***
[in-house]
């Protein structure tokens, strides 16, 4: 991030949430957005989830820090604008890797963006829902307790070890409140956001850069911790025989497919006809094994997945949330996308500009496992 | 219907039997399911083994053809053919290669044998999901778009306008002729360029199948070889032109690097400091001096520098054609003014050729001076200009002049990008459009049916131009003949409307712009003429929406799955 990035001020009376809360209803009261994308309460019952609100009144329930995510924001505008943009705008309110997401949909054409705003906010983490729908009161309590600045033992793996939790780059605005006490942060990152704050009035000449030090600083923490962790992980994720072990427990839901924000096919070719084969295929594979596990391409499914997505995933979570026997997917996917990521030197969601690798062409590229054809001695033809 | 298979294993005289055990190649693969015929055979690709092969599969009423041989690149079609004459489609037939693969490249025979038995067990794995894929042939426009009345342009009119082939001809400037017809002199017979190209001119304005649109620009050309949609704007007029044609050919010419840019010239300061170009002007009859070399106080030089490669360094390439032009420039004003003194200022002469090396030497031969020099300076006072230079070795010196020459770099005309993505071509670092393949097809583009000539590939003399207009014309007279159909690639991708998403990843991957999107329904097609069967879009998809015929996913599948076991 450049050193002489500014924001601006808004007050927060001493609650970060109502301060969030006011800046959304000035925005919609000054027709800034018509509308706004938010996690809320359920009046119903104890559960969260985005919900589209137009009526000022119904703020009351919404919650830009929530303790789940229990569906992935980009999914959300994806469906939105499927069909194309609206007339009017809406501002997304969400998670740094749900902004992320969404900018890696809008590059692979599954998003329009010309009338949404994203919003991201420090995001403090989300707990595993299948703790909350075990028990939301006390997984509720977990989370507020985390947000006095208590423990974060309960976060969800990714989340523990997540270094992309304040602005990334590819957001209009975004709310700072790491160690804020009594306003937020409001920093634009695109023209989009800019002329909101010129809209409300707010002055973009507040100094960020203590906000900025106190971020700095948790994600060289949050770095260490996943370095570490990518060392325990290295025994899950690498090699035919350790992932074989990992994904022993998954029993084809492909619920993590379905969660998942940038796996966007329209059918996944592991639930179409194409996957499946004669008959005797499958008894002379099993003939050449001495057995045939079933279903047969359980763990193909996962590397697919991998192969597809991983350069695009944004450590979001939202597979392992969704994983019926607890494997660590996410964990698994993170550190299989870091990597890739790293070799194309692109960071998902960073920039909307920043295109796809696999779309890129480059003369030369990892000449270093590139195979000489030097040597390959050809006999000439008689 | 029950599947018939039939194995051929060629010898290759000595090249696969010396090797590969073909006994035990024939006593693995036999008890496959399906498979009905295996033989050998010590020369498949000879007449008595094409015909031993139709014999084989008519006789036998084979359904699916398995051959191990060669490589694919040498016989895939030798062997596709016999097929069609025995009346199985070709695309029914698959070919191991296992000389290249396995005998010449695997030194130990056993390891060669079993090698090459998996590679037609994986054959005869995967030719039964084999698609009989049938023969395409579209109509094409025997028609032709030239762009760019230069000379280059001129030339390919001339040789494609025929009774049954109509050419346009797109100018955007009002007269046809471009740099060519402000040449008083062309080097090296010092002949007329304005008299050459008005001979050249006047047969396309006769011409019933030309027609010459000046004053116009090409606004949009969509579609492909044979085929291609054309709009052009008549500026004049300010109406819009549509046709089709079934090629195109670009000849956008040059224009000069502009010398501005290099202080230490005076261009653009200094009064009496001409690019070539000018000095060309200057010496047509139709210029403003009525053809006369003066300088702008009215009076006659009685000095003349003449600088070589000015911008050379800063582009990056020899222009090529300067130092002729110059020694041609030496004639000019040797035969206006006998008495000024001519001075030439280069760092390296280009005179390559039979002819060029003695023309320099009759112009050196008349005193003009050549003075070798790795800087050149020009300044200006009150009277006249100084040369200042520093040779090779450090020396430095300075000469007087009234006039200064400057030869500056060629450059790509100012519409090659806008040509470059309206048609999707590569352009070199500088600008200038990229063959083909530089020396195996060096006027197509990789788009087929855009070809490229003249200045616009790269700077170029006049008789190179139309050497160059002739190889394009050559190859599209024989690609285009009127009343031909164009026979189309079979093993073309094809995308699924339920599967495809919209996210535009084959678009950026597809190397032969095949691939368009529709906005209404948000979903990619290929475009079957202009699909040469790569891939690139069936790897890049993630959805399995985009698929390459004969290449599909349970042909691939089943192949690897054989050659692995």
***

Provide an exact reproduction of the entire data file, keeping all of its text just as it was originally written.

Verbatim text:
[in-house]
């Protein structure tokens, strides 16, 4: 991030949430957005989830820090604008890797963006829902307790070890409140956001850069911790025989497919006809094994997945949330996308500009496992 | 219907039997399911083994053809053919290669044998999901778009306008002729360029199948070889032109690097400091001096520098054609003014050729001076200009002049990008459009049916131009003949409307712009003429929406799955 990035001020009376809360209803009261994308309460019952609100009144329930995510924001505008943009705008309110997401949909054409705003906010983490729908009161309590600045033992793996939790780059605005006490942060990152704050009035000449030090600083923490962790992980994720072990427990839901924000096919070719084969295929594979596990391409499914997505995933979570026997997917996917990521030197969601690798062409590229054809001695033809 | 298979294993005289055990190649693969015929055979690709092969599969009423041989690149079609004459489609037939693969490249025979038995067990794995894929042939426009009345342009009119082939001809400037017809002199017979190209001119304005649109620009050309949609704007007029044609050919010419840019010239300061170009002007009859070399106080030089490669360094390439032009420039004003003194200022002469090396030497031969020099300076006072230079070795010196020459770099005309993505071509670092393949097809583009000539590939003399207009014309007279159909690639991708998403990843991957999107329904097609069967879009998809015929996913599948076991 450049050193002489500014924001601006808004007050927060001493609650970060109502301060969030006011800046959304000035925005919609000054027709800034018509509308706004938010996690809320359920009046119903104890559960969260985005919900589209137009009526000022119904703020009351919404919650830009929530303790789940229990569906992935980009999914959300994806469906939105499927069909194309609206007339009017809406501002997304969400998670740094749900902004992320969404900018890696809008590059692979599954998003329009010309009338949404994203919003991201420090995001403090989300707990595993299948703790909350075990028990939301006390997984509720977990989370507020985390947000006095208590423990974060309960976060969800990714989340523990997540270094992309304040602005990334590819957001209009975004709310700072790491160690804020009594306003937020409001920093634009695109023209989009800019002329909101010129809209409300707010002055973009507040100094960020203590906000900025106190971020700095948790994600060289949050770095260490996943370095570490990518060392325990290295025994899950690498090699035919350790992932074989990992994904022993998954029993084809492909619920993590379905969660998942940038796996966007329209059918996944592991639930179409194409996957499946004669008959005797499958008894002379099993003939050449001495057995045939079933279903047969359980763990193909996962590397697919991998192969597809991983350069695009944004450590979001939202597979392992969704994983019926607890494997660590996410964990698994993170550190299989870091990597890739790293070799194309692109960071998902960073920039909307920043295109796809696999779309890129480059003369030369990892000449270093590139195979000489030097040597390959050809006999000439008689 | 029950599947018939039939194995051929060629010898290759000595090249696969010396090797590969073909006994035990024939006593693995036999008890496959399906498979009905295996033989050998010590020369498949000879007449008595094409015909031993139709014999084989008519006789036998084979359904699916398995051959191990060669490589694919040498016989895939030798062997596709016999097929069609025995009346199985070709695309029914698959070919191991296992000389290249396995005998010449695997030194130990056993390891060669079993090698090459998996590679037609994986054959005869995967030719039964084999698609009989049938023969395409579209109509094409025997028609032709030239762009760019230069000379280059001129030339390919001339040789494609025929009774049954109509050419346009797109100018955007009002007269046809471009740099060519402000040449008083062309080097090296010092002949007329304005008299050459008005001979050249006047047969396309006769011409019933030309027609010459000046004053116009090409606004949009969509579609492909044979085929291609054309709009052009008549500026004049300010109406819009549509046709089709079934090629195109670009000849956008040059224009000069502009010398501005290099202080230490005076261009653009200094009064009496001409690019070539000018000095060309200057010496047509139709210029403003009525053809006369003066300088702008009215009076006659009685000095003349003449600088070589000015911008050379800063582009990056020899222009090529300067130092002729110059020694041609030496004639000019040797035969206006006998008495000024001519001075030439280069760092390296280009005179390559039979002819060029003695023309320099009759112009050196008349005193003009050549003075070798790795800087050149020009300044200006009150009277006249100084040369200042520093040779090779450090020396430095300075000469007087009234006039200064400057030869500056060629450059790509100012519409090659806008040509470059309206048609999707590569352009070199500088600008200038990229063959083909530089020396195996060096006027197509990789788009087929855009070809490229003249200045616009790269700077170029006049008789190179139309050497160059002739190889394009050559190859599209024989690609285009009127009343031909164009026979189309079979093993073309094809995308699924339920599967495809919209996210535009084959678009950026597809190397032969095949691939368009529709906005209404948000979903990619290929475009079957202009699909040469790569891939690139069936790897890049993630959805399995985009698929390459004969290449599909349970042909691939089943192949690897054989050659692995």